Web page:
CANCER TREATMENT commonly causes skin-related side effects, including dryness, itchiness and rashes. Besides being uncomfortable, dermatological issues can also increase the risk of infection. More serious cases may require cancer treatment to be put on hold. Fortunately, there are measures you can take at home to prevent or manage effects to your skin.

​Skin cells divide rapidly, making them vulnerable to damage from chemotherapy and targeted therapies, says dermatologist Mario Lacouture, director of the Oncodermatology Program at Memorial Sloan Kettering Cancer Center in New York City. Skin that is exposed to radiation can become inflamed.​​

How to Choose a Moisturizer

Look for fragrance-free products to protect your skin.​

Moisturizing twice per day with fragrance-free products can help prevent dryness, says dermatologist Mario Lacouture, director of the Oncodermatology Program at Memorial Sloan Kettering Cancer Center in New York City. A spray-on moisturizer can help you cover the entire surface of your skin more efficiently. Lacouture recommends products that aren’t greasy so you can handle objects such as your cellphone.

​​Although skin issues are common, the worst side effects are preventable or treatable. “Even though the majority of patients will experience some type of dermatologic side effect, the majority of these can be treated or minimized so that the quality of life is minimally affected,” Lacouture says.​​​​

​Laco​uture advises that people start practicing gentle skin care as soon as they begin cancer treatment. He recommends avoiding fragrances found in products such as soaps and laundry detergents, which can inflame or dry the skin. Don’t trust an “unscented” label: Read the ingredients list to check that no fragrances are included. He also recommends protec​ting yourself from the sun. There is no need to avoid going outside, but you should wear protective clothing and apply sunscreen of at least sun protection factor (SPF) 30 to all exposed areas of the body every two hours, or every hour if swimming or sweating. Avoid long hot showers and baths, pat rather than rub yourself dry with a towel, and moisturize twice per day.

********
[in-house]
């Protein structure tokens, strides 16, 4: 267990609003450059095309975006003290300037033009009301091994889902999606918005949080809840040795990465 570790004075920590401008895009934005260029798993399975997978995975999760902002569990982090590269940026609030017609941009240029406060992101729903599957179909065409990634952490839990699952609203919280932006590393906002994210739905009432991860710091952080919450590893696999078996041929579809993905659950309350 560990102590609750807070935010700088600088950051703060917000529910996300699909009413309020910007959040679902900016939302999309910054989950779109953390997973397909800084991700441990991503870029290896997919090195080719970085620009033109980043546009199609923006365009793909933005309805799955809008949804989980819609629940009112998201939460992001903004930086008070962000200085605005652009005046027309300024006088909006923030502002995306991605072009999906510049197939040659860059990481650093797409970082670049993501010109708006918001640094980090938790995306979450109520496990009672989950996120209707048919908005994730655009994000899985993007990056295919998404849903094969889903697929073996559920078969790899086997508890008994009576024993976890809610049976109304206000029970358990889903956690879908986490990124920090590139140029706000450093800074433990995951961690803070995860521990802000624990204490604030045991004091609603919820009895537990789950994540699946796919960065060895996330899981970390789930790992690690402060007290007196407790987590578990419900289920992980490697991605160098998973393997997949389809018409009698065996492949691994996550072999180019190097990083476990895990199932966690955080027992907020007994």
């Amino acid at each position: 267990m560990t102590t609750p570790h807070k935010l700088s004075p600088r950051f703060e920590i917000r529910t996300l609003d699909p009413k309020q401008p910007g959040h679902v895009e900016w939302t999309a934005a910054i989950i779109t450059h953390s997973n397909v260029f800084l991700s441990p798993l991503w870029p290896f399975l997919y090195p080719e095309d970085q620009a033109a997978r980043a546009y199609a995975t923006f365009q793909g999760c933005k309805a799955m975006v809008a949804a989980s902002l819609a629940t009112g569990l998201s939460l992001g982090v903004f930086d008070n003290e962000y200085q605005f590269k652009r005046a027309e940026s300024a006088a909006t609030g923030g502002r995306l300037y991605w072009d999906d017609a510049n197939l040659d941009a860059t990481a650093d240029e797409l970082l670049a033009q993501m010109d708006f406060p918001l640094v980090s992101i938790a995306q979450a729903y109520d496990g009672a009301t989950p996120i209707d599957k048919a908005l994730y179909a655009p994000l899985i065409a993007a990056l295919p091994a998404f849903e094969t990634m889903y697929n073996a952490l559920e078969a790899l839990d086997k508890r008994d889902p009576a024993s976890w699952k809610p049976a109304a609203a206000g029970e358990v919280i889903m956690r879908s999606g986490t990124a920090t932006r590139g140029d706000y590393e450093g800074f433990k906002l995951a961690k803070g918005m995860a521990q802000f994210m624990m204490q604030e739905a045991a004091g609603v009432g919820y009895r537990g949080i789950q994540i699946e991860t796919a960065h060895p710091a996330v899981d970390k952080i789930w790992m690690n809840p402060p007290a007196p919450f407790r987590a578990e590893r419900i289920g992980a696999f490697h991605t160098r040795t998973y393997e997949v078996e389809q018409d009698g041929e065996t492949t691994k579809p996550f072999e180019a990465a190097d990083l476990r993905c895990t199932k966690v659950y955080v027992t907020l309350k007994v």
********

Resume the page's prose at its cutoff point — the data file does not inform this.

Nails and Hair

Cancer treatments ​can also cause changes in hair ​and nails.

Cancer treatment can cause your nails to become thin and brittle or change color. They may also become tender, painful, ingrown or infected. A dermatologist can apply an antimicrobial lacquer to strengthen and protect your nails.

Chemotherapy can also lead to hair loss. In most cases, hair will fully regrow three to six months after finishing treatment. Scalp-cooling devices allow many people with solid tumors to retain most of their hair throughout chemotherapy.

​​​Prevention is key when it comes to dryness and irritation, but if you notice changes in your skin, talk to your cancer care team early. They should be able to treat most problems, Lacouture says. In some cases, you may need to see a dermatologist. If you do, make sure that your skin care provider communicates frequently with your cancer care team. 

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